First Definition: The osmotic pressure is equal to the fluid static pressure that is generated when the solution is separated from the solvent by a semi permeable membrane.
In fact hydrostatic pressure is not an accurate measurement of osmotic pressure because its osmotic pressure changes as the funnel solution in the funnel attenuates at equilibrium. Hence it is necessary to amend the above definition of osmotic pressure. The revised definition of osmotic pressure is given based on the following usage –
A character is divided into two parts by a semi permeable membrane. Both these parts have piston. The solution of one part of these and the solvent is filled in one part, as soon as the action of osmosis starts, the piston of the solution starts to rise.
To prevent this action, so much pressure is produced on the piston that osmosis does not occur. The deaf pressure that is applied to stop the action of osmosis is called osmotic pressure.
Second Definition: To prevent osmosis when a solution is separated from the solvent by a semi permeable membrane, at least the external pressure exerted is called the osmotic pressure of that solution.
According to modern belief, the vapor of the action of osmosis leads to a solution through the holes in the semi permeable membrane.
This action occurs until the vapor pressure of the solvent on both sides is equal. The vapor pressure of the pure solvent is greater than the vapor pressure of the solution.
Now if the pressure on the solution is externally so that the solvent and the vapor pressure of the solution are equal, the action of osmosis will stop.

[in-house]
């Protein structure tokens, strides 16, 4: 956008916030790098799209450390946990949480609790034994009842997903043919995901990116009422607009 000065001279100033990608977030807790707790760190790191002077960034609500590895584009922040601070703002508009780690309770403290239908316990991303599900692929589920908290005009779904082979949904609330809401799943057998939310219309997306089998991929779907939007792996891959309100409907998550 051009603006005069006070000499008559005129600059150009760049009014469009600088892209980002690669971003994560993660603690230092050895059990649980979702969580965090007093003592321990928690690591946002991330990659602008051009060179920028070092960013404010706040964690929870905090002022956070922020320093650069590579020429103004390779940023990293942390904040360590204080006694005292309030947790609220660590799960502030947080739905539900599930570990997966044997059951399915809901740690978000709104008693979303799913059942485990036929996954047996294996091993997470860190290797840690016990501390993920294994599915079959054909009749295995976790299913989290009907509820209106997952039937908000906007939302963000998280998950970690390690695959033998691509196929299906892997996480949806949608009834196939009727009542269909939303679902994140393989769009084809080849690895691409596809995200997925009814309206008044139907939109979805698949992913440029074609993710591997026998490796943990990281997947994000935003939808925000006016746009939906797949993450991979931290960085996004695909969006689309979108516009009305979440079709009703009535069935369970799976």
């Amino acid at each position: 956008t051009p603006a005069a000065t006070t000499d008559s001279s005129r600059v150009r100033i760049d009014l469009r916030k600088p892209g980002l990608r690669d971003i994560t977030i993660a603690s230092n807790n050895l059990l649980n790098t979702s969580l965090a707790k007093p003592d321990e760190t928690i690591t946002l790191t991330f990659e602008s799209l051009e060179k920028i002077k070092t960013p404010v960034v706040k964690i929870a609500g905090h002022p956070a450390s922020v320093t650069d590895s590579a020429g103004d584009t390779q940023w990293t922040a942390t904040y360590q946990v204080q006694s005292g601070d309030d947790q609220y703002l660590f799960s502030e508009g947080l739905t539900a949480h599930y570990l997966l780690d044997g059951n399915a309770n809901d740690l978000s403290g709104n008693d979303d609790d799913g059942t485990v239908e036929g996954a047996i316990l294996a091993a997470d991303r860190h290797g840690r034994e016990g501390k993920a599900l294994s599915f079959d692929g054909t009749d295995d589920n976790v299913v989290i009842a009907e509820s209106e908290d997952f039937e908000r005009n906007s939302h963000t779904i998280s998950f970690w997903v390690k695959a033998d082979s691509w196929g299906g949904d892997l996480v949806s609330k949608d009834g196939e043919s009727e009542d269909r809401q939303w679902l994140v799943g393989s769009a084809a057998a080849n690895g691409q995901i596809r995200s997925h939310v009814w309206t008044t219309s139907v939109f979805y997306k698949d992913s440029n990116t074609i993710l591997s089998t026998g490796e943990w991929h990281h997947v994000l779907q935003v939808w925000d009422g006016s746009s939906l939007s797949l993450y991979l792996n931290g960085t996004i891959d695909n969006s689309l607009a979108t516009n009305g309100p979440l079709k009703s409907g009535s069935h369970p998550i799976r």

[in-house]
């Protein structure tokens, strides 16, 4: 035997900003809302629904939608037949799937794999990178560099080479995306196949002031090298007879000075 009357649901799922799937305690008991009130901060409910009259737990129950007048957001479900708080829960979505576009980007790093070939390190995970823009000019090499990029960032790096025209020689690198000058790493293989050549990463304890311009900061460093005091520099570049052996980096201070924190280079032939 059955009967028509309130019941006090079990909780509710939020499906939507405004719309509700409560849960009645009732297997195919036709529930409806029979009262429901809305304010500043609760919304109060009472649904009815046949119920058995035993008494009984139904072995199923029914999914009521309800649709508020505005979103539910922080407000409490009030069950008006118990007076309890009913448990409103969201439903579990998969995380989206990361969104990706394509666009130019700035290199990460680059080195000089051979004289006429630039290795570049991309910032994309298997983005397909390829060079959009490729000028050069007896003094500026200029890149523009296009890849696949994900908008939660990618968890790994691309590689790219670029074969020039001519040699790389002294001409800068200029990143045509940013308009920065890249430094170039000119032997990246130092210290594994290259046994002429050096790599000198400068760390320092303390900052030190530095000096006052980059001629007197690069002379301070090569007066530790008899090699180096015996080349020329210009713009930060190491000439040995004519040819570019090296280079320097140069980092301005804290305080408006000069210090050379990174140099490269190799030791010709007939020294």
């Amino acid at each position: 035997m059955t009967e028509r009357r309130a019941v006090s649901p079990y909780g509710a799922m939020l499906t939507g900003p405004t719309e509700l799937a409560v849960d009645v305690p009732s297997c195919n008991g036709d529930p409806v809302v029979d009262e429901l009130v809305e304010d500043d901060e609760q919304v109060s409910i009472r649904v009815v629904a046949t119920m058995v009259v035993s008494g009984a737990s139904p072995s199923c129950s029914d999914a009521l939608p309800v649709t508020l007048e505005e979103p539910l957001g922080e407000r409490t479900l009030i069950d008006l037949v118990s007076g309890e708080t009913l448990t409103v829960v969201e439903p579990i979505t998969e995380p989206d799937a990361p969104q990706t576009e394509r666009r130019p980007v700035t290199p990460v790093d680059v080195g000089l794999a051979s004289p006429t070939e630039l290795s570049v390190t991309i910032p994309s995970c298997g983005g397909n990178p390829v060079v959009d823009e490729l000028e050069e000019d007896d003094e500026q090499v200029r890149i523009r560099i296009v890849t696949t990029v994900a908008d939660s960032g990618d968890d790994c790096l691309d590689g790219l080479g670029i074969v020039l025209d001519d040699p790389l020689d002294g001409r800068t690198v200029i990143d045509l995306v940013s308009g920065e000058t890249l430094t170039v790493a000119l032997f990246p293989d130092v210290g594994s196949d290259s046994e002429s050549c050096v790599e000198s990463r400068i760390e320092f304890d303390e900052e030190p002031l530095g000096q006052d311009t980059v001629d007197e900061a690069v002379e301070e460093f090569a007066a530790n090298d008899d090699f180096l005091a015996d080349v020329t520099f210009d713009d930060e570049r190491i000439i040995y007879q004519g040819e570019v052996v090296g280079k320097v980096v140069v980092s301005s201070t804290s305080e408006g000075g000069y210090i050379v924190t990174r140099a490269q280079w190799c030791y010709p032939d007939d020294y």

Third Definition: The minimum external pressure, which is applied on the solution, reduces its vapor pressure equal to the vapor pressure of the solvent is called osmotic pressure.
Methods of measuring osmotic pressure
The osmotic pressure is determined by the following methods –
- Pfeffer’s method
- De-vries’ Method
- Morse and Frazer’s Method
- Plasmolysis Method
- Townsend’s porous disc method
- Berkley and Hartley’s Method
The first 5 methods take longer to measure osmotic pressure and there is also a possibility of a semi permeable membrane bursting. In 1909, berkley and hartley presented the most appropriate method, removing both these shortcomings. Which is described below –
Berkley and Hartley Method
In this method a thin membrane of copper ferrocyanide prepared by the method is applied in the holes of a porous pot. This membrane acts as a semi-permeable membrane.
The porous pot fills this vessel in a cylindrical vessel, which is made of metal, by filling it with pure water. The solution whose osmotic pressure has to be found, fills it in this cylindrical vessel, there is a piston and pressure measuring device.
The porous pot has a tube in which the floor of water is noted before starting the experiment. When osmosis starts, the water starts going through the membrane towards the solution, which causes the water level in the tube to fall downwards.
Now with the help of piston, put so much pressure on the solution that the bottom of the water in the thin tube stops falling and the floor remains undone.
The pressure exerted by the piston on the solution is equal to the osmotic pressure, which is read by the pressure gauge. In this method there is no direct pressure on the membrane, so high osmotic pressure can also be measured.